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Brain mechanism linked to relapse after cocaine withdrawal discovered

By Balzafire, Sep 9, 2010 | | |
  1. Balzafire
    New research has uncovered a specific neural mechanism in the brain that may be linked to persistent drug-seeking behaviour - a find that could aid development of new therapies for cocaine addiction.

    Certain areas in the brain are activated when cocaine users experience a craving for cocaine. The research indicates that increases in the level of brain-derived neurotrophic factor (BDNF) have been observed in these areas in rats after withdrawal from repeated cocaine exposure.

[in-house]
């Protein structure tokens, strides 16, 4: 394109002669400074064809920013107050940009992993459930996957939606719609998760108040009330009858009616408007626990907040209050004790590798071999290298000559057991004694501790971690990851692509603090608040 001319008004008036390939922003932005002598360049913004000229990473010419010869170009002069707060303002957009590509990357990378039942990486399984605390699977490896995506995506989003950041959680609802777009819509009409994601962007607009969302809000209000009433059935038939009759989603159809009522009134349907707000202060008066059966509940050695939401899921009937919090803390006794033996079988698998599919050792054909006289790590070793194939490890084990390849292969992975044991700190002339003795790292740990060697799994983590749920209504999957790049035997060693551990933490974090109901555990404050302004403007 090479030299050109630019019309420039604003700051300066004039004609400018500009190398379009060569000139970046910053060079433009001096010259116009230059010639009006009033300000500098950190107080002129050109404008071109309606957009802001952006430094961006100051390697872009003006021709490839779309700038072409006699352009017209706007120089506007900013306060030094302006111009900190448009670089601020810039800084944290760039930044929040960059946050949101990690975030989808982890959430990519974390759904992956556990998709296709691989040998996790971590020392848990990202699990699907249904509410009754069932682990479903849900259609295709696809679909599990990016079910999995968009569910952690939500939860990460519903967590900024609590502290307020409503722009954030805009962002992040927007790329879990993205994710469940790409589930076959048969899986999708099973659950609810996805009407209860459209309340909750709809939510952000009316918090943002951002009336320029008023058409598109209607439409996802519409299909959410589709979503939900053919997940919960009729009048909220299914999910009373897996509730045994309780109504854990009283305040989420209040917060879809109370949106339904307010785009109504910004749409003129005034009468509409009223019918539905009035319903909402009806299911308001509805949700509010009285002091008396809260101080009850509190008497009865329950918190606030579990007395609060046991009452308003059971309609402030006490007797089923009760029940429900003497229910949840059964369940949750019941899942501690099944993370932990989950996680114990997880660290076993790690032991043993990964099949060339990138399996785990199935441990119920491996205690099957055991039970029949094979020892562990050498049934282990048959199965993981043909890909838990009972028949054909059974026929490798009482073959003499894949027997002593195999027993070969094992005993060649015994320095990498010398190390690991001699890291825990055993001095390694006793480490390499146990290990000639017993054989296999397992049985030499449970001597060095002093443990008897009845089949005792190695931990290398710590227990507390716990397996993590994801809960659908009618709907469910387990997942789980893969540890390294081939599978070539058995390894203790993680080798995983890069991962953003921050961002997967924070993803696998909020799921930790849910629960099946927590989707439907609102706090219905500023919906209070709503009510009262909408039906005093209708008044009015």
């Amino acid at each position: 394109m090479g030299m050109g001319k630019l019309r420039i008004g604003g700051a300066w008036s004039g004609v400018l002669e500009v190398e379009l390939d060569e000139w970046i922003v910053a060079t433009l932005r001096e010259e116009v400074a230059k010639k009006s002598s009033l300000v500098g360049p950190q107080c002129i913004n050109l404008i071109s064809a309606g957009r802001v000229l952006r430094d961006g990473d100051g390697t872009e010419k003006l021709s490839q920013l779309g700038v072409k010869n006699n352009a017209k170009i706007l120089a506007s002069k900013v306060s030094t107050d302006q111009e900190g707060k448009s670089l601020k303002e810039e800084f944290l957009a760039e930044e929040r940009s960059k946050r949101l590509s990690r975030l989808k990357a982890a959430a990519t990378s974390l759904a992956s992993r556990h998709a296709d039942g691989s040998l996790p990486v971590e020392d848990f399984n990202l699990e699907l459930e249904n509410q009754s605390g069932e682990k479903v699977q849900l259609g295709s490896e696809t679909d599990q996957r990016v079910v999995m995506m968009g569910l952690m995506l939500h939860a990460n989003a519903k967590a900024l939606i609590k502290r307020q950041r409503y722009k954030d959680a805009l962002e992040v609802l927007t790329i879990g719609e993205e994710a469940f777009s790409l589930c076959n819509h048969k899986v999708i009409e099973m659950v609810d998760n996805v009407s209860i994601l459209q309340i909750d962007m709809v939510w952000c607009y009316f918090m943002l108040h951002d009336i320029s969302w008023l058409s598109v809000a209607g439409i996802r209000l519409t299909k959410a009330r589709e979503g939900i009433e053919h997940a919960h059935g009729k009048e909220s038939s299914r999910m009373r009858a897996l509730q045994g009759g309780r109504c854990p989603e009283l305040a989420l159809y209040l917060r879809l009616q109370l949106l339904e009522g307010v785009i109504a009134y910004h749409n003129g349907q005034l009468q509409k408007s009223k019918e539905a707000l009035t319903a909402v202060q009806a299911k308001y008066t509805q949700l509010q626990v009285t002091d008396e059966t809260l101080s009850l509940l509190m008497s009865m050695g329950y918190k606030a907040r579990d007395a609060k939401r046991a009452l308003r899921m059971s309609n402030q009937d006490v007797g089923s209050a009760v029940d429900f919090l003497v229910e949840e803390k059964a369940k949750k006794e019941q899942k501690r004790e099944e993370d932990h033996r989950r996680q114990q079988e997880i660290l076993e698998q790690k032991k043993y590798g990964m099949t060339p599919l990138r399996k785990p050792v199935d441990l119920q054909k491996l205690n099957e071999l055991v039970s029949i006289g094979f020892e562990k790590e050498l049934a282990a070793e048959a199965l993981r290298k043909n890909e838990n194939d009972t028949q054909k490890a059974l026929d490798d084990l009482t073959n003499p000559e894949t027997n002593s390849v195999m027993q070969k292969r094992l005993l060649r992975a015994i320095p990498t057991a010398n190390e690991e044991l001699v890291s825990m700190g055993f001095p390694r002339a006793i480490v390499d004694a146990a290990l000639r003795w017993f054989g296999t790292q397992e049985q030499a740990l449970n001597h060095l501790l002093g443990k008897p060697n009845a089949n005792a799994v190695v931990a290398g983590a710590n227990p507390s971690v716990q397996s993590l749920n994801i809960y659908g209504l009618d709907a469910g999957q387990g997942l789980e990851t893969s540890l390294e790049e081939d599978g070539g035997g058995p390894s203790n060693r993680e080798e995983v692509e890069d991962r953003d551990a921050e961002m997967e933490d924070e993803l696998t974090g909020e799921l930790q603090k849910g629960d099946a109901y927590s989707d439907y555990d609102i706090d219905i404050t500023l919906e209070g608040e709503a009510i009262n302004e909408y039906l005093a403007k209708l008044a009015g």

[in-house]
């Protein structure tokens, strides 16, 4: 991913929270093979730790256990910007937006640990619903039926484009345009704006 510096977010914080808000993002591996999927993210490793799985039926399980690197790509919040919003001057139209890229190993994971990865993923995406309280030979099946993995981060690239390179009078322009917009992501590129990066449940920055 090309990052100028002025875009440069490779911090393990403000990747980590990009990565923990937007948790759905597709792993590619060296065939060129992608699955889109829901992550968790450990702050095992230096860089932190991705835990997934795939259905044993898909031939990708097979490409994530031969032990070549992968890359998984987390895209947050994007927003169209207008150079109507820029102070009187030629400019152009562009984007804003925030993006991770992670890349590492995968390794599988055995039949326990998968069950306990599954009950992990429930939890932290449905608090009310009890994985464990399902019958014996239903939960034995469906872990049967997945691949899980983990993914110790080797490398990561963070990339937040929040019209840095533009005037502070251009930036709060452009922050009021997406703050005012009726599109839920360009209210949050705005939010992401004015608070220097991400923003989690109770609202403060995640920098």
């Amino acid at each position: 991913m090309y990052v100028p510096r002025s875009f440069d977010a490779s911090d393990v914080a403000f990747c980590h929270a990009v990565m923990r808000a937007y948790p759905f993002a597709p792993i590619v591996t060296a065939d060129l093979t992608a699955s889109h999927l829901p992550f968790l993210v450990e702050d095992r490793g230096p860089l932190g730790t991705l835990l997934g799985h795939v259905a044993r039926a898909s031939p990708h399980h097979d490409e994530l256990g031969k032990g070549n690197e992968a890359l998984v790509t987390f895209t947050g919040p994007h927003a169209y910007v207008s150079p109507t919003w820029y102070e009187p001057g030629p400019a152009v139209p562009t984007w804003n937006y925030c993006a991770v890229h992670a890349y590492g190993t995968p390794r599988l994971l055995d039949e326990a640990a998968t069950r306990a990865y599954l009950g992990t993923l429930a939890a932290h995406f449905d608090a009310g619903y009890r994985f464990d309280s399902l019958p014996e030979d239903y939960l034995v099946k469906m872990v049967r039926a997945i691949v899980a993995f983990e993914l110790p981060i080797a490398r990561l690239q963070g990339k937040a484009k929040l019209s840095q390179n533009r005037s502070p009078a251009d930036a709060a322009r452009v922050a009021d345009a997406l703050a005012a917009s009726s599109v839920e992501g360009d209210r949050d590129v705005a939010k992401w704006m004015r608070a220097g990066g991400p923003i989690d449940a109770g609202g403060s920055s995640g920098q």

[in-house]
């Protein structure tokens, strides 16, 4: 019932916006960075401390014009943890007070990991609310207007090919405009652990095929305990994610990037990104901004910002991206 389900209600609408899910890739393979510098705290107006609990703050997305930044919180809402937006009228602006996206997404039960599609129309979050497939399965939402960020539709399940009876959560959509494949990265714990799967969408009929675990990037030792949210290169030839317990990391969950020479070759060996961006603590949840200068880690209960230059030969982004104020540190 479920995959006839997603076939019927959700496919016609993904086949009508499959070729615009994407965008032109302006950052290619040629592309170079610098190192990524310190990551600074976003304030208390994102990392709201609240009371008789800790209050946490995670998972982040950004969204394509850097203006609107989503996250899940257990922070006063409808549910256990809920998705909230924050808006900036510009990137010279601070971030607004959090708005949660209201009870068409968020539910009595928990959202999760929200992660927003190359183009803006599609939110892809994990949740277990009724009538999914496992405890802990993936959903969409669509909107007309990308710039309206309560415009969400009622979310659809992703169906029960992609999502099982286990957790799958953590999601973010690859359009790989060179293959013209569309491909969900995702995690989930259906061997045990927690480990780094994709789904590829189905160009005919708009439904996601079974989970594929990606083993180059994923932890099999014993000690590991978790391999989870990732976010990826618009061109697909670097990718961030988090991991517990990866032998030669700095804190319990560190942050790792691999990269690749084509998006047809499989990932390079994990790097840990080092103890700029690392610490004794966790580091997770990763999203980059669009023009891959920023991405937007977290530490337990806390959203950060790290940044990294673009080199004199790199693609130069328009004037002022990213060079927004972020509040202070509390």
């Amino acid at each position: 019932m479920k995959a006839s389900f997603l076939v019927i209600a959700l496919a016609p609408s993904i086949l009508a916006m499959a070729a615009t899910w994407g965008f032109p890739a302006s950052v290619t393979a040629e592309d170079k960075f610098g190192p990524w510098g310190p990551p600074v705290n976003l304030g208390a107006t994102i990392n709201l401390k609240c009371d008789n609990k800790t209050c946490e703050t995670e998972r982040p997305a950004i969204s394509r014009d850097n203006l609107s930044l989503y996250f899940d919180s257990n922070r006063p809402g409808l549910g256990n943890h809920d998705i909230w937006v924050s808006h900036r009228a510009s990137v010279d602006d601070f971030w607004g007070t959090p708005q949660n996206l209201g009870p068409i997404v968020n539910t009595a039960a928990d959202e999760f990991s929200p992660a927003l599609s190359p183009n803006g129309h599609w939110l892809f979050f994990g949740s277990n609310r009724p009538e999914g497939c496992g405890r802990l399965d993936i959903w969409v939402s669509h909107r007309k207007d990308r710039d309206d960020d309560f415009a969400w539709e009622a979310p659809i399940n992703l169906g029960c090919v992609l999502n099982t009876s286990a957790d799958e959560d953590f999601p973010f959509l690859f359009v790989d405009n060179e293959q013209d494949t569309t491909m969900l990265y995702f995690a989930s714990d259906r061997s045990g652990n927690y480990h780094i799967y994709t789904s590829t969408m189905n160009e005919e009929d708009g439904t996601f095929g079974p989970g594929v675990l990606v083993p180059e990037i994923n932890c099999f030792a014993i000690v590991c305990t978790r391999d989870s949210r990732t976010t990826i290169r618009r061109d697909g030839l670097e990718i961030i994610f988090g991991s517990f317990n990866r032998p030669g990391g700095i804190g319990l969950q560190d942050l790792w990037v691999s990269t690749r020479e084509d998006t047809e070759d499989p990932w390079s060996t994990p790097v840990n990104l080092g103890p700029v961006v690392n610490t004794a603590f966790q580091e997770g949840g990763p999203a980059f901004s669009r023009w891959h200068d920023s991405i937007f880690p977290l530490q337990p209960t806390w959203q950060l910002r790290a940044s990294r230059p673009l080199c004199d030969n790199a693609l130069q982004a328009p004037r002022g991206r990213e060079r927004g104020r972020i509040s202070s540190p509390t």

"It has been shown that increased BDNF in the VTA after cocaine withdrawal in rats promotes the drug-dependent motivational state," said Dr. Mu-ming Poo from the University of California, Berkeley.

    Although a clear correlation between rat and human behaviours of cocaine craving and relapse remains to be established, the cellular mechanism uncovered in this study does appear to have behavioural relevance and may represent a direct brain sensitisation that is involved in triggering relapse.

    The study has been published by Cell Press in the September 9 issue of the journal Neuron. (ANI)



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